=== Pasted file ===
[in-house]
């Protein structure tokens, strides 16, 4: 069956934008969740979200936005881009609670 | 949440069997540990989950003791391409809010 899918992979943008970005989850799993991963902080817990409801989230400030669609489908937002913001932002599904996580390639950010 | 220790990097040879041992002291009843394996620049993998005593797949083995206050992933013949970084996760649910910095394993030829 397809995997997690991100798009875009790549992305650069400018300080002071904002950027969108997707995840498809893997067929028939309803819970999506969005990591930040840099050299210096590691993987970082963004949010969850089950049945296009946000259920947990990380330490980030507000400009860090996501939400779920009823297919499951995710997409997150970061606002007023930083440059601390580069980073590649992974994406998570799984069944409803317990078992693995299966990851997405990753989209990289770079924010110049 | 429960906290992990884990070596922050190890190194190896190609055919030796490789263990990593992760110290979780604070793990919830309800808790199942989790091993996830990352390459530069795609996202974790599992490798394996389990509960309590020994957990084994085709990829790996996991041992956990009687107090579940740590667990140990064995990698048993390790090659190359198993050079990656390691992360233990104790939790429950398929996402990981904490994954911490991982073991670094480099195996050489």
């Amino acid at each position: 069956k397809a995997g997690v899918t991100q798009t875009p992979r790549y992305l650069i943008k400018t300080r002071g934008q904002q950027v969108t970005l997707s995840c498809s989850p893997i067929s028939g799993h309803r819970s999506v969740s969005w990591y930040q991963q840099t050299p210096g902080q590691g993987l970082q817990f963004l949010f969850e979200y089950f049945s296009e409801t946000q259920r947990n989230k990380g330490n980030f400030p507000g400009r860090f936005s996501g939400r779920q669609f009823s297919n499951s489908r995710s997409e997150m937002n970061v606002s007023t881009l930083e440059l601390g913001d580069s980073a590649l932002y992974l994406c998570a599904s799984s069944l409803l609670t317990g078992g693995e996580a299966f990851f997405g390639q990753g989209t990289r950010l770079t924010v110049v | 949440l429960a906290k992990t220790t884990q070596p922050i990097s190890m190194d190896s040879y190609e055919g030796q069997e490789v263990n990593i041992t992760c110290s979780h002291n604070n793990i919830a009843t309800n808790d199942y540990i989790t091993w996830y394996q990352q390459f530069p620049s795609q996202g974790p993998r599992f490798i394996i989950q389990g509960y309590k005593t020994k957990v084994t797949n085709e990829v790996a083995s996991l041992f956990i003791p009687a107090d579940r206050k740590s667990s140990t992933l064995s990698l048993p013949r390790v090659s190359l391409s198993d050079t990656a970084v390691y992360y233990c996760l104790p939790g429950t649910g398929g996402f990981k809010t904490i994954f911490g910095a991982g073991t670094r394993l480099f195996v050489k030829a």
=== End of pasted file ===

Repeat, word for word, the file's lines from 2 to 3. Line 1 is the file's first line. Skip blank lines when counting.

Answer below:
């Protein structure tokens, strides 16, 4: 069956934008969740979200936005881009609670 | 949440069997540990989950003791391409809010 899918992979943008970005989850799993991963902080817990409801989230400030669609489908937002913001932002599904996580390639950010 | 220790990097040879041992002291009843394996620049993998005593797949083995206050992933013949970084996760649910910095394993030829 397809995997997690991100798009875009790549992305650069400018300080002071904002950027969108997707995840498809893997067929028939309803819970999506969005990591930040840099050299210096590691993987970082963004949010969850089950049945296009946000259920947990990380330490980030507000400009860090996501939400779920009823297919499951995710997409997150970061606002007023930083440059601390580069980073590649992974994406998570799984069944409803317990078992693995299966990851997405990753989209990289770079924010110049 | 429960906290992990884990070596922050190890190194190896190609055919030796490789263990990593992760110290979780604070793990919830309800808790199942989790091993996830990352390459530069795609996202974790599992490798394996389990509960309590020994957990084994085709990829790996996991041992956990009687107090579940740590667990140990064995990698048993390790090659190359198993050079990656390691992360233990104790939790429950398929996402990981904490994954911490991982073991670094480099195996050489």
């Amino acid at each position: 069956k397809a995997g997690v899918t991100q798009t875009p992979r790549y992305l650069i943008k400018t300080r002071g934008q904002q950027v969108t970005l997707s995840c498809s989850p893997i067929s028939g799993h309803r819970s999506v969740s969005w990591y930040q991963q840099t050299p210096g902080q590691g993987l970082q817990f963004l949010f969850e979200y089950f049945s296009e409801t946000q259920r947990n989230k990380g330490n980030f400030p507000g400009r860090f936005s996501g939400r779920q669609f009823s297919n499951s489908r995710s997409e997150m937002n970061v606002s007023t881009l930083e440059l601390g913001d580069s980073a590649l932002y992974l994406c998570a599904s799984s069944l409803l609670t317990g078992g693995e996580a299966f990851f997405g390639q990753g989209t990289r950010l770079t924010v110049v | 949440l429960a906290k992990t220790t884990q070596p922050i990097s190890m190194d190896s040879y190609e055919g030796q069997e490789v263990n990593i041992t992760c110290s979780h002291n604070n793990i919830a009843t309800n808790d199942y540990i989790t091993w996830y394996q990352q390459f530069p620049s795609q996202g974790p993998r599992f490798i394996i989950q389990g509960y309590k005593t020994k957990v084994t797949n085709e990829v790996a083995s996991l041992f956990i003791p009687a107090d579940r206050k740590s667990s140990t992933l064995s990698l048993p013949r390790v090659s190359l391409s198993d050079t990656a970084v390691y992360y233990c996760l104790p939790g429950t649910g398929g996402f990981k809010t904490i994954f911490g910095a991982g073991t670094r394993l480099f195996v050489k030829a």